Ockham’s Razor is a scientific principle that is often paraphrased as “All other things being equal, the simplest solution is the best.” Today this principle is often taken as a rule of thumb that advises economy or simplicity, especially in scientific theories. This summer, masons and mechanics, farmers and welders, scientists and a pastor dedicated themselves to the theory of Ockham’s Razor as they brainstormed methods to create low-tech solutions to big problems that persist across the globe.
Converging at the Massachusetts Institute of Technology for the three-week long International Development Design Summit, these 61 inventors from 20 countries divided into ten teams that worked round-the-clock to develop and build prototypes of low-tech device designed to make life a little easier for the poor peoples of the world. Prototypes ranged from an inexpensive incubator for low-birth-weight babies to a rope system that could help craftswomen in the Himalayas get their products to market, but in my opinion, the two most interesting inventions to emerge from this yearâ€™s summit are a low-cost charcoal crusher and a scheme to produce electrical power with incidental effort as people go about their everyday tasks.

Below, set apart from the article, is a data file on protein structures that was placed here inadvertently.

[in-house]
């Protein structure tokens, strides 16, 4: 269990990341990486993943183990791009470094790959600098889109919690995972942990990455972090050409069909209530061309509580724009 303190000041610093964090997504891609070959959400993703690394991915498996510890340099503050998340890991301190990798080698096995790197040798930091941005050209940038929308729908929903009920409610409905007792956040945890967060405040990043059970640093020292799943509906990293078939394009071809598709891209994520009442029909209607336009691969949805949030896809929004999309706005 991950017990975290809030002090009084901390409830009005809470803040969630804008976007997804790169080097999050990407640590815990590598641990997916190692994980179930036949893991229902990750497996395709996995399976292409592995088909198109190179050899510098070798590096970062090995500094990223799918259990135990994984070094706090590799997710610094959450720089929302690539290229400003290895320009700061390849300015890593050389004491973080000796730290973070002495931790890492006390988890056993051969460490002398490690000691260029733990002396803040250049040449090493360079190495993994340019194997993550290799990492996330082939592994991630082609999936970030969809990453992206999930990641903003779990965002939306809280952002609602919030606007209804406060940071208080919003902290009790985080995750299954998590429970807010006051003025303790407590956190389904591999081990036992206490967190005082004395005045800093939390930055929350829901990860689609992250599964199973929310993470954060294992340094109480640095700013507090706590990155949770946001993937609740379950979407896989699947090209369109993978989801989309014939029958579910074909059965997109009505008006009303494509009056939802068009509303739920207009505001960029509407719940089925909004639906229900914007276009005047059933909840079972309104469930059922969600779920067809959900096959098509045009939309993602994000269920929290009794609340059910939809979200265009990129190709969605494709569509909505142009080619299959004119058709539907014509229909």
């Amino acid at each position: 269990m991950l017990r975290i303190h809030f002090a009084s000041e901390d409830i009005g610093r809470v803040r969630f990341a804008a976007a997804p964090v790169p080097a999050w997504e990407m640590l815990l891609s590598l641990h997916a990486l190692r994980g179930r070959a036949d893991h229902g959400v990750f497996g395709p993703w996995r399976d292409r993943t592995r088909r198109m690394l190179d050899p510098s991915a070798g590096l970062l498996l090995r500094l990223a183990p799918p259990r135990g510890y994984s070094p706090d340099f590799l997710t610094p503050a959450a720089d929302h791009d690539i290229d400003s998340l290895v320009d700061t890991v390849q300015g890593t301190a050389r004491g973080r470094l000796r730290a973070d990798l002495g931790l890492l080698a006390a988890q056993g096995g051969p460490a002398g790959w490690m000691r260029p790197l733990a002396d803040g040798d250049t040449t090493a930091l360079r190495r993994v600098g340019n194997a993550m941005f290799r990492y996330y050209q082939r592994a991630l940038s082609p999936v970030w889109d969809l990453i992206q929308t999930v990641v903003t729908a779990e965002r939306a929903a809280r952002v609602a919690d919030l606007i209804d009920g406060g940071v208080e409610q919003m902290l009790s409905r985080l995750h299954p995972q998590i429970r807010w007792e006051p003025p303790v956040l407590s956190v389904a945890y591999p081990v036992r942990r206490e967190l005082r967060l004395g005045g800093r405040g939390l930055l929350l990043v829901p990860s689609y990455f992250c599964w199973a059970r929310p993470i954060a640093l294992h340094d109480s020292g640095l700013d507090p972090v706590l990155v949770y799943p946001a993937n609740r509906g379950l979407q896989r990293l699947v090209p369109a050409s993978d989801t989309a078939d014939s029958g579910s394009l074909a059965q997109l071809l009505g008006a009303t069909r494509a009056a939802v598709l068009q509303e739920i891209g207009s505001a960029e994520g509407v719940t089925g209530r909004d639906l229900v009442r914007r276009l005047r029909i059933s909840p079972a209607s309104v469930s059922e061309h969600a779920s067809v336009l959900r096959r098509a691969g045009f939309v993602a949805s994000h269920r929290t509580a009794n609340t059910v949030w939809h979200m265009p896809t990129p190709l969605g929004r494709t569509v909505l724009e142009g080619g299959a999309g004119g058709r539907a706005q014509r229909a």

I was personally made aware of the need for a charcoal crusher when I visited Tanzania last year. My safari driver stopped one day to buy charcoal for his family’s cooking needs. The whole affair seemed cloaked in secrecy; the bags were nowhere to be seen upon arriving at the store and my diver disappeared into a back room to negotiate for the purchase. Finally, a tall young man emerged from around the rear of the store, toting an enormous sack, which was Continue reading